Zing Toys announces another huge Stikbot stop-motion contest



If you’re a 10 year old boy, or if you’ve ever been forced to have a conversation with a 10 year old boy, you probably know what Stikbots are.  They’re little toy robots with pose-able arms and legs.  They’re specifically designed so that kids can use them to make stop-motion videos.  The toys are crazy popular and Youtube is filled with hundreds of kid-made Stikbot animations.  Last fall the company that makes Stikbots (Zing Toys) held it’s first official video contest.  The competition as a hit so Zing ran another one a few months ago.  The $15,000 grand prize attracted a good number of grown-up filmmakers and the sponsors received some really great entries.  And one of those entries was mine!  It was a close race but in the end, my entry managed took home the grand prize.

I guess Zing was really happy with the 2nd contest because they’ve already announced a 3rd one.  This time the grand prize is $10,000 but there are also prizes for 2nd, 3rd, 4th and 5th place that range from $4,000 to $1,000.  I had fun making my stop-motion video and I briefly considered entering again.  But it just seems kind of crappy to try and win the same contest twice in a row.  So I figured the least I could do is help promote the new contest.  This is a great one to enter because there’s no voting and most of the competitors will be young or new filmmakers.  So if you’re willing to put in a whole lot of time and a whole lot of hard work, I think you’ll have a good shot at making the finals.  Here are the videos that made the Top 3 in the first two contests.  My video is entitled “The Cave” and starts at the 4:38 mark.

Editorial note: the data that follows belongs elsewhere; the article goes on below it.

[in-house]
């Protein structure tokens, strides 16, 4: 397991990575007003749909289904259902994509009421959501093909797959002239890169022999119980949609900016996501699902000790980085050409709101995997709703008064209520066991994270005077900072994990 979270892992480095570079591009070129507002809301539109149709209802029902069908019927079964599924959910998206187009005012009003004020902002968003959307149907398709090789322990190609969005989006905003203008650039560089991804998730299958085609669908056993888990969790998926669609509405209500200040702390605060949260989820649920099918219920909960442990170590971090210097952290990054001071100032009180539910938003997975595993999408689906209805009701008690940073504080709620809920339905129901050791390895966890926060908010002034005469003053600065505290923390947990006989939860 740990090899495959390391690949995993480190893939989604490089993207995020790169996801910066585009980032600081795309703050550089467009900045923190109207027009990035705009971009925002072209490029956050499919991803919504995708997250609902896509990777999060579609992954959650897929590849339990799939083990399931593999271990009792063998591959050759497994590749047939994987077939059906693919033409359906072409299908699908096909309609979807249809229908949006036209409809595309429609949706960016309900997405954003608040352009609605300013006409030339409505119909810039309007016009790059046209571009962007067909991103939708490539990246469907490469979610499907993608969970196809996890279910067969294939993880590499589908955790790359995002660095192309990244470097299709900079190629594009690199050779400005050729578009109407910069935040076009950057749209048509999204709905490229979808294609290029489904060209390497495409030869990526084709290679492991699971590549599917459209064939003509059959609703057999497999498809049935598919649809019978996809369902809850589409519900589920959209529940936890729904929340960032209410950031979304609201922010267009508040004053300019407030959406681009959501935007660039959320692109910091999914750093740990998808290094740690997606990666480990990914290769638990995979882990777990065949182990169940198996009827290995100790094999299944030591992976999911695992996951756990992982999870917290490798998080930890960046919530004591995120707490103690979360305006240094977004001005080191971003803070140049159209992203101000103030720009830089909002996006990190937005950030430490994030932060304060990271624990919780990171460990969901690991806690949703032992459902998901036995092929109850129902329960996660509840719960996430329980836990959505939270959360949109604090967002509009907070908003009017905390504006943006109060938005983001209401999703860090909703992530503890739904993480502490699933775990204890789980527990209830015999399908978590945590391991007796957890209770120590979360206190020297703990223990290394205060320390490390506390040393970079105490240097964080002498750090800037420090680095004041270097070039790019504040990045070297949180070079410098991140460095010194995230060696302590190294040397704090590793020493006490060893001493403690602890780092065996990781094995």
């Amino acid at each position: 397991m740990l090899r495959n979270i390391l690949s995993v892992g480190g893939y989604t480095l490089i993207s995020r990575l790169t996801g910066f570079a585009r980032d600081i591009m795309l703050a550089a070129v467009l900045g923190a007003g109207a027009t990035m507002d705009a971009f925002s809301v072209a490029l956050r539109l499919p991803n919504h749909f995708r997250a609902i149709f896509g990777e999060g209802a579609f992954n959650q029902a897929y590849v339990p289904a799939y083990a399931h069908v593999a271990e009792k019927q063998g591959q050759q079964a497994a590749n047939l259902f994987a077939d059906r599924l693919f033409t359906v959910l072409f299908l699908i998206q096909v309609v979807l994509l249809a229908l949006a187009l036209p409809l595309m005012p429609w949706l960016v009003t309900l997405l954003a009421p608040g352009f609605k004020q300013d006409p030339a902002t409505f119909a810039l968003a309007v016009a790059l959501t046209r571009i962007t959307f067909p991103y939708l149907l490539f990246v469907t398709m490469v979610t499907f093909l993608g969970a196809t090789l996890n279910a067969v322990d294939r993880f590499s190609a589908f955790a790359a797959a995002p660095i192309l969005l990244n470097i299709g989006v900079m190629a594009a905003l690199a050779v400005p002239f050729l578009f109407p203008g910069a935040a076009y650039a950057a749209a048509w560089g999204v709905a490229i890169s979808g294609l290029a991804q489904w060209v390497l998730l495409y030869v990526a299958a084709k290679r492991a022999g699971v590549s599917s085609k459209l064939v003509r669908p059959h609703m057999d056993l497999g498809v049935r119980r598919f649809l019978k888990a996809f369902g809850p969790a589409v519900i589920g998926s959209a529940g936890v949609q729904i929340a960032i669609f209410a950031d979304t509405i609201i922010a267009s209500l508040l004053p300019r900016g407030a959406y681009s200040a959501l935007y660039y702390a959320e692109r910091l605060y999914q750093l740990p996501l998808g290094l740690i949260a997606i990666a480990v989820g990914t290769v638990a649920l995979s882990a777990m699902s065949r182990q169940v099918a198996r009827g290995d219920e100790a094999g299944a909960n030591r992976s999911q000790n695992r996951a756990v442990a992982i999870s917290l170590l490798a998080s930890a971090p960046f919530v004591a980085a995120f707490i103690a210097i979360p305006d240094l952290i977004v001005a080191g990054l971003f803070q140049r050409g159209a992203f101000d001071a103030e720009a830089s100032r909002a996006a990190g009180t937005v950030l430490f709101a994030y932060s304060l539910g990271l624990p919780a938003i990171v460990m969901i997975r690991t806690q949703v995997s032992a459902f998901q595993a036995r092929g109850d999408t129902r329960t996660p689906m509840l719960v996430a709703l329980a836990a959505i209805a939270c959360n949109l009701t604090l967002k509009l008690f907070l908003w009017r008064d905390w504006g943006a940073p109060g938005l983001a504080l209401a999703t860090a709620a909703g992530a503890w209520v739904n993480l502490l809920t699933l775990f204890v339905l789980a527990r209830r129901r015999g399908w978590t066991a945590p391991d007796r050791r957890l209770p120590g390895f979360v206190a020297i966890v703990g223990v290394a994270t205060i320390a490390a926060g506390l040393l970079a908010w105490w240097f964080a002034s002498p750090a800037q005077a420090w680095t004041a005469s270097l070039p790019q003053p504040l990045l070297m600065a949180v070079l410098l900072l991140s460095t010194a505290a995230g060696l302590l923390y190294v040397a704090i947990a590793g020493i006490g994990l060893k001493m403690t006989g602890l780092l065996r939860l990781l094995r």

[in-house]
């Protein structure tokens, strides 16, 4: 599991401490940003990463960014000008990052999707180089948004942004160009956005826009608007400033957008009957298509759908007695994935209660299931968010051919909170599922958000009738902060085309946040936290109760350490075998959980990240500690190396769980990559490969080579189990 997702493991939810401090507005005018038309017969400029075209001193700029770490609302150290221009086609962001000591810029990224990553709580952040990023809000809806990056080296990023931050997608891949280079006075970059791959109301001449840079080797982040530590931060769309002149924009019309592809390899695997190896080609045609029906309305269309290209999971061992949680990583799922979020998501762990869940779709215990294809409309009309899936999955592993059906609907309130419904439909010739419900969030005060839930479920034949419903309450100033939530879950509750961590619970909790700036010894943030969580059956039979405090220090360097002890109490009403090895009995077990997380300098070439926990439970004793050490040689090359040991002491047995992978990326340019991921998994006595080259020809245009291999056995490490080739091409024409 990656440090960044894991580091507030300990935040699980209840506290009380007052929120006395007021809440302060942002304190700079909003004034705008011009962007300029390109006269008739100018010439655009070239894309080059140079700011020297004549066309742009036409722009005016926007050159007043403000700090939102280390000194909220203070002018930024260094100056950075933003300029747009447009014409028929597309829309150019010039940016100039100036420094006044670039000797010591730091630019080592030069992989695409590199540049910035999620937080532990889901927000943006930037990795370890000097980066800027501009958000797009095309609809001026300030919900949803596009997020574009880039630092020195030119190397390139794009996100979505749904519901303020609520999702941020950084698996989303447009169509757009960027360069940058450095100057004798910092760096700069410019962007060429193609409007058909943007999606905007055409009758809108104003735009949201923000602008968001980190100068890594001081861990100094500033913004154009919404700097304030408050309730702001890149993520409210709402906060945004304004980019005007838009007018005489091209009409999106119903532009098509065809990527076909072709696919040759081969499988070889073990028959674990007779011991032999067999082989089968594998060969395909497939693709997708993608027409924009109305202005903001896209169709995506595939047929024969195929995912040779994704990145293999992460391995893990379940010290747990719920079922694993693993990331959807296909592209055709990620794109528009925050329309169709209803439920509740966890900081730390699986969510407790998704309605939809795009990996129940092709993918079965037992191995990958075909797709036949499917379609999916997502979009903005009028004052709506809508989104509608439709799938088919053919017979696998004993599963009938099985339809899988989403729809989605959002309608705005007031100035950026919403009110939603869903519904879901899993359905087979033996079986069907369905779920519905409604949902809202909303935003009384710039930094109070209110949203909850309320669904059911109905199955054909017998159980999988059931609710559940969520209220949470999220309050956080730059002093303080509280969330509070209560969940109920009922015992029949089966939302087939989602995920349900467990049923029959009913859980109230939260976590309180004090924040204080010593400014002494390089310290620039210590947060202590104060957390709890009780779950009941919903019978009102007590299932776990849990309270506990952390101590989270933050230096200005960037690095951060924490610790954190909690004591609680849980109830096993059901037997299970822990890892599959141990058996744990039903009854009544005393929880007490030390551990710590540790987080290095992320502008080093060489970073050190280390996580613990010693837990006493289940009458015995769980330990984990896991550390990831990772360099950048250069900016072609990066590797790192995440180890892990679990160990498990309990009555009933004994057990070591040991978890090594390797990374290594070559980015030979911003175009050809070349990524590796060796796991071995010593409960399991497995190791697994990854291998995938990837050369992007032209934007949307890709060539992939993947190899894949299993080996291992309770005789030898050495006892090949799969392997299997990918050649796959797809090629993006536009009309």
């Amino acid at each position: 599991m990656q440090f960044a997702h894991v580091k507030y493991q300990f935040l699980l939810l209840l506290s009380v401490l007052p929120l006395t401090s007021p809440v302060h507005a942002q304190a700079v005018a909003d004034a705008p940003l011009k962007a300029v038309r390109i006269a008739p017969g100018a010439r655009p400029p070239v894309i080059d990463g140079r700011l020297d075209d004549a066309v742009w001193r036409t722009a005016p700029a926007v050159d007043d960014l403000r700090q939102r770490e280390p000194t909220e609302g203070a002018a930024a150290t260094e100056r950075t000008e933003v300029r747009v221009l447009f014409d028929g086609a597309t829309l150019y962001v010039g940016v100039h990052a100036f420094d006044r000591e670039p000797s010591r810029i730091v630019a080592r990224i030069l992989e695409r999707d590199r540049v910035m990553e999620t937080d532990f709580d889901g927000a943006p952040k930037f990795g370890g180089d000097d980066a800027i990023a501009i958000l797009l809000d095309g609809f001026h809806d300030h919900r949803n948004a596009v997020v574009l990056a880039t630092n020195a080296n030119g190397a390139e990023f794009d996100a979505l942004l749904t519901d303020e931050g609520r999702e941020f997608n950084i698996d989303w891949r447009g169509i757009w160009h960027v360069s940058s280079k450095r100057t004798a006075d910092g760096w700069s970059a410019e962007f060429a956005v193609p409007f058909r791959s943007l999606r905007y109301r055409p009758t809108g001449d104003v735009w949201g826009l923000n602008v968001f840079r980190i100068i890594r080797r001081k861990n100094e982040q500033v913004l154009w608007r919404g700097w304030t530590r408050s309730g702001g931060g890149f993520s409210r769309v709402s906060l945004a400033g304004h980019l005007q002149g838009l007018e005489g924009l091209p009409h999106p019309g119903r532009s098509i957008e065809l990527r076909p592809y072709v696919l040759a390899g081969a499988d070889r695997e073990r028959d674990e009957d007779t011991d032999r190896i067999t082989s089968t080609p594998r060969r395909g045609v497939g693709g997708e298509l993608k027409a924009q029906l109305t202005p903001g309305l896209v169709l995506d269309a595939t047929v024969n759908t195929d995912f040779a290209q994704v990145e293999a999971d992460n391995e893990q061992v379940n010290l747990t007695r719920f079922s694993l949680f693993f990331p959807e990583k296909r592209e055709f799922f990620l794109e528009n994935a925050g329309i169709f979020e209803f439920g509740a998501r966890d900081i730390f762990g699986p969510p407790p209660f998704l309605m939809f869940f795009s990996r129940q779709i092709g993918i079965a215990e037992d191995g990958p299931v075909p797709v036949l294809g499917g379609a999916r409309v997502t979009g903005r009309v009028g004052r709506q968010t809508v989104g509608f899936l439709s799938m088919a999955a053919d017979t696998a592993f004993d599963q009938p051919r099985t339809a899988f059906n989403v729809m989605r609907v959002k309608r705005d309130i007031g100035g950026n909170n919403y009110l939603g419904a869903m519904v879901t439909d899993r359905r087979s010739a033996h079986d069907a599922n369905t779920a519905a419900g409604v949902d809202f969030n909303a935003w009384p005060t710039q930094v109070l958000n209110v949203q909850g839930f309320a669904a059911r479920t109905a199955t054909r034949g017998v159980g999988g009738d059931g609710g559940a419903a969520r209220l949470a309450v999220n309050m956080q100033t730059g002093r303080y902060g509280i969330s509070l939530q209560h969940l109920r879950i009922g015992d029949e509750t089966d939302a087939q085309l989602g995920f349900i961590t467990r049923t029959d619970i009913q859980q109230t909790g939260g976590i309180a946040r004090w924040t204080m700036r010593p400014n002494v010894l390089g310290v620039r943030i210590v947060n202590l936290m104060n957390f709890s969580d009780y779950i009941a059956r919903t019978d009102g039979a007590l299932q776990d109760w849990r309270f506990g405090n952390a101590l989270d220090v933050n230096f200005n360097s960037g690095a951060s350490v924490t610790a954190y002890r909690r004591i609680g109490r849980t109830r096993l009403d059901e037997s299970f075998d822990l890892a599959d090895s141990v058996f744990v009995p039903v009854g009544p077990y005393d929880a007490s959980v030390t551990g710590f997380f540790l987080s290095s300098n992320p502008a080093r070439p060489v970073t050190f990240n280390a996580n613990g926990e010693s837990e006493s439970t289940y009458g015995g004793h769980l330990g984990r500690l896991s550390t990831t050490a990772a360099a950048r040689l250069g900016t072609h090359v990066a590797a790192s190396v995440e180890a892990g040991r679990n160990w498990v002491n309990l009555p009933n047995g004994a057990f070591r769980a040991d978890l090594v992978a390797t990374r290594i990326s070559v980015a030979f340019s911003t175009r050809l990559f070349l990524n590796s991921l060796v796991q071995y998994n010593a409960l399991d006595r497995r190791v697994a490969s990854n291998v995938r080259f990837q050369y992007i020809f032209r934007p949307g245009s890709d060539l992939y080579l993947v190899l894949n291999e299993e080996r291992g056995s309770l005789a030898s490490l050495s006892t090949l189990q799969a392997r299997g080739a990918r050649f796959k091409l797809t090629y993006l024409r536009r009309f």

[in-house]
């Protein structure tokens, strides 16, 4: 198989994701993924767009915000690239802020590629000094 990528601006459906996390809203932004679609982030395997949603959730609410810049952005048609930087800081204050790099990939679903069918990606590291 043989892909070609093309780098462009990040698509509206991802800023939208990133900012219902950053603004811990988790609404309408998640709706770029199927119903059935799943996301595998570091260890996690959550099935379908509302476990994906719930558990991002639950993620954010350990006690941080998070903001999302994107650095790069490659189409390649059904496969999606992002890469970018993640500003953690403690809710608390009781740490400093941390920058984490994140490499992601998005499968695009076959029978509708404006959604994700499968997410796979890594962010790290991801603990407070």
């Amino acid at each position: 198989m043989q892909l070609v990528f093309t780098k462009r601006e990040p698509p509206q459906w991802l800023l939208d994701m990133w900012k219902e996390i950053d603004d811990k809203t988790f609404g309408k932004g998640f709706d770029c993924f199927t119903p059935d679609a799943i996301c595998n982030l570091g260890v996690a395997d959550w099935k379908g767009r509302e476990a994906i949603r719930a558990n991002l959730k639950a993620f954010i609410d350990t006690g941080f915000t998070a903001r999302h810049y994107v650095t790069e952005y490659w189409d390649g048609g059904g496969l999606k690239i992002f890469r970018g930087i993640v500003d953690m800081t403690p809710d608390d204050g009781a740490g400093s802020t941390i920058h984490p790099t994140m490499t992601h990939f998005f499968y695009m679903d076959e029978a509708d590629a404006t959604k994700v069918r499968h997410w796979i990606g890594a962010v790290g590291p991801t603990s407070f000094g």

The deadline for the new contest is November 30th.  If you’re going to create an entry, I suggest you focus on comedy and put A LOT of work into your script.  I think those are the two reasons that I won.  Also, be sure to follow the rules.  The entry that came in 2nd last time used non-Stikbot action figures like Spiderman and the Green Goblin.  That was technically against the rules and I was surprised that the entry didn’t get disqualified.  For more info about the new contest, head here:  https://www.stikbot.toys/contest/

Reason #273 to worry about Donald Trump: He has no idea what Net Neutrality is


Last night I watched MSNBC’s “Commander in Chief” forum and as usual, Donald Trump said a bunch of batshit crazy things.  In case you missed it, he believes that a president can purge all of “the generals” and replace them with new and much better generals, he thinks that his intelligence briefers are sending him secret messages via body language and he’s adamant that we should go back into Iraq to “take the oil.”  But Trump is so delusional and misinformed it’s hard to keep track of all his terrible ideas and opinions.  So here’s one you may have missed; Donald Trump is against Net Neutrality.

Or at least he says he is.  I looked up his position and it seems like he doesn’t actually know what Net Neutrality is.  Here’s what he said about NN last time there was a push to preserve the rule:

I guess Trump thinks that Net Neutrality will force cable companies, websites and radio stations to give equal time to both sides of an issue.  And that’s a outrageously stupid conclusion.  Net Neutrality isn’t about bringing back the “Fairness Doctrine.”  It’s about making sure that Internet Service Providers treat all websites the same.  Because we currently have a neutral Internet, ISPs can’t charge extra if customers access sites that send or receive a lot of data like Youtube or Netflix.  If the rules were to change, using the Internet would become very expensive and not for nothing but it would probably do serious damage to the budding Video Contest industry.